20 YEARS OF HEADLINES

20 YEARS OF HEADLINES

Mostly true news stories from the last two decades:

Mostly true news stories from the last two decades:

1998:

Betti Fujikado and Jim Copacino launch Copacino+Fujikado. Critics hail it as “The Titanic of Advertising.” (We think they meant the film, not the ship.)

1999:

Y2K prompts a needless worldwide freak-out. (Sadly, Resident Evil 3 was still available online on January 1, 2000.)

2000:

Internet stock boom fizzles. Thousands of investors trade in their Mercedes-Benzes for city buses.

2001:

Mexican drug lord “El Chapo” escapes from prison near Guadalajara by bribing guards and hiding in a laundry cart. He was captured days later, spinning helplessly in a coin-operated dryer.

2002:

Jennifer Lopez and Ben Affleck pledge undying love for one another. In Hollywood years, that was exactly 18 months.

2003:

U.S. Department of Homeland Security officially begins operations. Fifteen years later, people still think they can pack shampoo in their carry-on luggage.

2004:

CBS reports systematic torture of Iraqi prisoners in Abu Ghraib prison—including incessant exposure to Mariah Carey’s “All I Want for Christmas Is You.”

2005:

Cardinal Joseph Ratzinger is elected pope, taking the name Benedict XVI—though his first choice was Pope Joe the First.

2006:

Referees defeat Seahawks in Seattle’s first-ever Super Bowl appearance.

2007:

Apple introduces the iPhone, effectively ending family dinner conversations the world over.

2008:

Barack Obama defeats John McCain in presidential election, successfully launching Sarah Palin’s cable news career.

2009:

Sully Sullenberger safely lands US Airways Flight 1549 in the Hudson River minutes after takeoff. Frequent flyers complained they were only credited two air miles for the flight.

2010:

The world witnesses the spectacular eruption of the Eyjafjallajökull volcano in Iceland—though not a single TV news commentator attempts to pronounce “Eyjafjallajökull.”

2011:

Richard Branson introduces the first commercial spaceport in the United States. Travelers to Mars will be allowed one free checked bag and can purchase an online meal.

2012:

North Korea’s Kim Jong-un executes several members of his government. Judging by his haircut, he killed all the barbers as well.

2013:

“The Twerk Heard ’Round the World”: Miley Cyrus performs at MTV Music Awards.

2014:

The Seattle Seahawks beat Denver 43–8, thanks to the most dominant performance in Super Bowl history.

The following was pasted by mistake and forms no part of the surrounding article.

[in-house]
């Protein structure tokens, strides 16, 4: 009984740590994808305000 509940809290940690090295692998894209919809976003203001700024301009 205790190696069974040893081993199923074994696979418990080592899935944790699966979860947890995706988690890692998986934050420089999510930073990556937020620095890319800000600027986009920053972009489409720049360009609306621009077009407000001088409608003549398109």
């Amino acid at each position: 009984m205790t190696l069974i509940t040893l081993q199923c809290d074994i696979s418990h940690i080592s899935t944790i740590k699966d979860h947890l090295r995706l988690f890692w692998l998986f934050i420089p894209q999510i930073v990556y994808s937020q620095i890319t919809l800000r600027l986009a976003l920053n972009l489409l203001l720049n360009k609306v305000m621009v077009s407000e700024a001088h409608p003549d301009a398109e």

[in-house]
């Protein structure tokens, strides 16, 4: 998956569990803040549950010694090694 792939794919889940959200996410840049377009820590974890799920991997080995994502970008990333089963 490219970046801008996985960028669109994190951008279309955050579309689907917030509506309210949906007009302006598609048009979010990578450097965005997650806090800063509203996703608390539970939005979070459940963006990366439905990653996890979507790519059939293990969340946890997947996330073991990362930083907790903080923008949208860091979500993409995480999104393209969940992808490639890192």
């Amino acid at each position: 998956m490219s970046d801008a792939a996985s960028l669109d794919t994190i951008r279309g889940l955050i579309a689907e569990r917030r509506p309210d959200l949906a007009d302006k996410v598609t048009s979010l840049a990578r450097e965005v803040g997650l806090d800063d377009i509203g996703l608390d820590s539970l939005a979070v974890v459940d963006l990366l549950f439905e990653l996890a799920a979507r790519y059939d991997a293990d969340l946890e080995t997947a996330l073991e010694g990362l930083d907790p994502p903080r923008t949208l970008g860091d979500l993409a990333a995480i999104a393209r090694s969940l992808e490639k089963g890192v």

2015:

Seahawks lose to New England in the final seconds, thanks to the worst play call in Super Bowl history.

2016:

Donald Trump defeats Hillary Clinton. (Insert your own joke here.)

2017:

Millennials across the globe spend millions of hours attempting to explain Bitcoin to their parents. (“You mean it’s not real coin? I don’t get it.”)

20 YEARS OF HEADLINES

20 YEARS OF HEADLINES

Mostly true news stories from the last two decades:

Mostly true news stories from the last two decades:

1998:

Betti Fujikado and Jim Copacino launch Copacino+Fujikado. Critics hail it as “The Titanic of Advertising.” (We think they meant the film, not the ship.)

1999:

Y2K prompts a needless worldwide freak-out. (Sadly, Resident Evil 3 was still available online on January 1, 2000.)

2000:

Internet stock boom fizzles. Thousands of investors trade in their Mercedes-Benzes for city buses.

2001:

Mexican drug lord “El Chapo” escapes from prison near Guadalajara by bribing guards and hiding in a laundry cart. He was captured days later, spinning helplessly in a coin-operated dryer.

2002:

Jennifer Lopez and Ben Affleck pledge undying love for one another. In Hollywood years, that was exactly 18 months.

2003:

U.S. Department of Homeland Security officially begins operations. Fifteen years later, people still think they can pack shampoo in their carry-on luggage.

2004:

CBS reports systematic torture of Iraqi prisoners in Abu Ghraib prison—including incessant exposure to Mariah Carey’s “All I Want for Christmas Is You.”

2005:

Cardinal Joseph Ratzinger is elected pope, taking the name Benedict XVI—though his first choice was Pope Joe the First.

2006:

Referees defeat Seahawks in Seattle’s first-ever Super Bowl appearance.

2007:

Apple introduces the iPhone, effectively ending family dinner conversations the world over.

2008:

Barack Obama defeats John McCain in presidential election, successfully launching Sarah Palin’s cable news career.

2009:

Sully Sullenberger safely lands US Airways Flight 1549 in the Hudson River minutes after takeoff. Frequent flyers complained they were only credited two air miles for the flight.

2010:

The world witnesses the spectacular eruption of the Eyjafjallajökull volcano in Iceland—though not a single TV news commentator attempts to pronounce “Eyjafjallajökull.”

2011:

Richard Branson introduces the first commercial spaceport in the United States. Travelers to Mars will be allowed one free checked bag and can purchase an online meal.

2012:

North Korea’s Kim Jong-un executes several members of his government. Judging by his haircut, he killed all the barbers as well.

2013:

“The Twerk Heard ’Round the World”: Miley Cyrus performs at MTV Music Awards.

2014:

The Seattle Seahawks beat Denver 43–8, thanks to the most dominant performance in Super Bowl history.

2015:

Seahawks lose to New England in the final seconds, thanks to the worst play call in Super Bowl history.

2016:

Donald Trump defeats Hillary Clinton. (Insert your own joke here.)

2017:

Millennials across the globe spend millions of hours attempting to explain Bitcoin to their parents. (“You mean it’s not real coin? I don’t get it.”)